At the triathlon briefing on Saturday, April 21, the girls were nervous, but being first time tri-athletes, they were also excited.
On April 22, 2012 – International Earth Day – the ladies were up by 5 am for breakfast, except Debbie who skipped breakfast altogether. They could hardly eat, and opted for a little cereal and raisins. Then off down to the beach at the starting point to cheer on Debbie for the ocean dash at 6:30 am.
Thanks to the three ladies and Healthy Woman, a new partnership to ensure the girls in North Eastern stay in school has been born!
Wangeci Wanjohi – the 5 kilometres Triathlon Sprint runner – runs every morning and has done several 10 kilometre runs at Karura Forest as well as cycled long distances whenever she could borrow a bike. Wangeci is also a communications practitioner with a local advertising firm.
Velma Kiome – the 20 kilometers Triathlon sprint relay cyclist – cycle-commutes to work everyday, in the rain or shine, and takes long rides out of town with friends on weekends. Velma, a publishing administrator, is also a SheCyclesNairobi free Ladies Cycling Clinic volunteer. She last cycled for leisure as a teenager and resumed cycling as a way of life late last year.
Wangeci and Velma, long time friends, had begun talking casually about entering the Triathlon last year. Talk of the trithlon was renewed in February 2012 and the search for a swimmer to join the relay sprint team started. A serendipitous encounter with a former Kenya juniour team swimmer yielded Debbies cell phone number. Debbie was immediately sold on the idea.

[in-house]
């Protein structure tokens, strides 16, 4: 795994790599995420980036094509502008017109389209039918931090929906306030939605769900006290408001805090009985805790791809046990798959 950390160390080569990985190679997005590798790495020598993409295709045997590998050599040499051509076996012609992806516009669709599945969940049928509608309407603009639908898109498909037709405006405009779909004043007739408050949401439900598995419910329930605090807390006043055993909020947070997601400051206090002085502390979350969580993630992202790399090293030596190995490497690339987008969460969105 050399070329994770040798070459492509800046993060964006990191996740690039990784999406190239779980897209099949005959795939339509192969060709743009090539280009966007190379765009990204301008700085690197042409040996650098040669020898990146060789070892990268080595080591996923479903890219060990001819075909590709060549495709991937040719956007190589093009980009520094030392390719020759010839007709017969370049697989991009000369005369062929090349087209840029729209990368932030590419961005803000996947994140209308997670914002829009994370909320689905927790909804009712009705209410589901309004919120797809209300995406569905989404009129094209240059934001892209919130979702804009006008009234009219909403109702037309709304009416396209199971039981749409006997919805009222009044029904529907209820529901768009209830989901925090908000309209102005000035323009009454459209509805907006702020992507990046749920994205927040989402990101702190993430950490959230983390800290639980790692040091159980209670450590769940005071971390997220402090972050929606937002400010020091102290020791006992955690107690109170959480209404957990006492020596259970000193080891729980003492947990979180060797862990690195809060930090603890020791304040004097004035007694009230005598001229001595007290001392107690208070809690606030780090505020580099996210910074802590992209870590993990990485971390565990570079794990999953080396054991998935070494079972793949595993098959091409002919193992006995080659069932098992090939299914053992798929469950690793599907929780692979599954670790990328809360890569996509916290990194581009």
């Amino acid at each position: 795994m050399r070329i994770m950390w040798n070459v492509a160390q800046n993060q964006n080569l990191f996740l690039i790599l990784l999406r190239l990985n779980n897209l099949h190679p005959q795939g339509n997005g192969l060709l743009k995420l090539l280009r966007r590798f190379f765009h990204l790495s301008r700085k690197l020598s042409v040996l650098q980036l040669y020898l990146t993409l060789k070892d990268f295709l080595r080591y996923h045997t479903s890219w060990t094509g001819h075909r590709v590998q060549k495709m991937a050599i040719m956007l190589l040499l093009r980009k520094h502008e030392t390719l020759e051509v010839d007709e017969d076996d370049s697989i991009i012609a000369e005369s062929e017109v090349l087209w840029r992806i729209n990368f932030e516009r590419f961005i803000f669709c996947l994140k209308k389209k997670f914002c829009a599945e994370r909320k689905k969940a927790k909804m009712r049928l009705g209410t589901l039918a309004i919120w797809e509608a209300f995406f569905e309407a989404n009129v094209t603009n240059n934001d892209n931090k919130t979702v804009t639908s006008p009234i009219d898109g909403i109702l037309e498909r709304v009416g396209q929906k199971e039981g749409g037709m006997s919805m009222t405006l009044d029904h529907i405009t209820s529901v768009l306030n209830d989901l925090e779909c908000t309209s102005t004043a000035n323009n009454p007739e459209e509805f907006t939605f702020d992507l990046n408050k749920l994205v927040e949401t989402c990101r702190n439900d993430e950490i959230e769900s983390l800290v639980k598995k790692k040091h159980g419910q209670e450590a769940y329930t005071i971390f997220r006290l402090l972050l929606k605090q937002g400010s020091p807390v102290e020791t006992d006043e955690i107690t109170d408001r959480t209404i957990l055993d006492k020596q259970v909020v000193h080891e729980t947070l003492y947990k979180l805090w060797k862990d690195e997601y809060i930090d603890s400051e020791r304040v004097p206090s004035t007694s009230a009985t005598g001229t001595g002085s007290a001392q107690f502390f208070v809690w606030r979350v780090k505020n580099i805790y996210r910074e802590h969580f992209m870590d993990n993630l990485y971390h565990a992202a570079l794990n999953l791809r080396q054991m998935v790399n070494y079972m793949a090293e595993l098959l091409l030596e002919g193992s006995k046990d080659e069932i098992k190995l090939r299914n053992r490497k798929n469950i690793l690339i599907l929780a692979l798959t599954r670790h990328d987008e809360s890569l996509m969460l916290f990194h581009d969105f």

Debbie Donde – the 750 meters Triathlon sprint relay swimmer – has swam the channel at Fort Jesus once before, but felt more at home in a pool. Debbie, an architect by profession, is also a former junior Kenya team swimming champion. She recently resumed training with the Otters swimming club.
Debbie later reported that the swim out was relatively easier along the current, but the last leg to the shore against the current was tough. She often had to switch to a breast stroke to reduce resistance as the waves hit her arms and upper body.
The soft, wider, gel saddle saved Velma a lot of real pain. The course though all-road and flat was pretty rough from all the badly done tarmac patchwork and speed bumps, and the dash to the finish was against a strong sea-side head wind that made the ride feel rather uphill. One South African entrant managed to break his expensive time-trial carbon fibre frame when he hit a pothole… five days away from another race in South Africa.
SheCyclesNairobi hails fellow travellers and first-time Olympic distance triathletes – Jasper Grosskurth and Sharrif Shatry. I had to endure 8 hours of travel listening to their masculine chest thumping as they pushed each others buttons; challenging each other to do the Olympic distance, instead of the less hectic individual sprint.
The macho posturing went on through the briefing session, after the briefing session, and into dinner. Finally, they both agreed to enter the olympic distance, with Jasper modestly declaring he was unsure of his swimming technique in the sea. I encouraged him by reminding him to rely on his strong kick being a cyclist. You should see both Sharrif and Jasper scale the gruelling Thogoto climbs in Kikuyu as if it were a flat course.
Next: The Kilifi Triathlon in September for SheCyclesNairobi. I think I will do the individual sprint.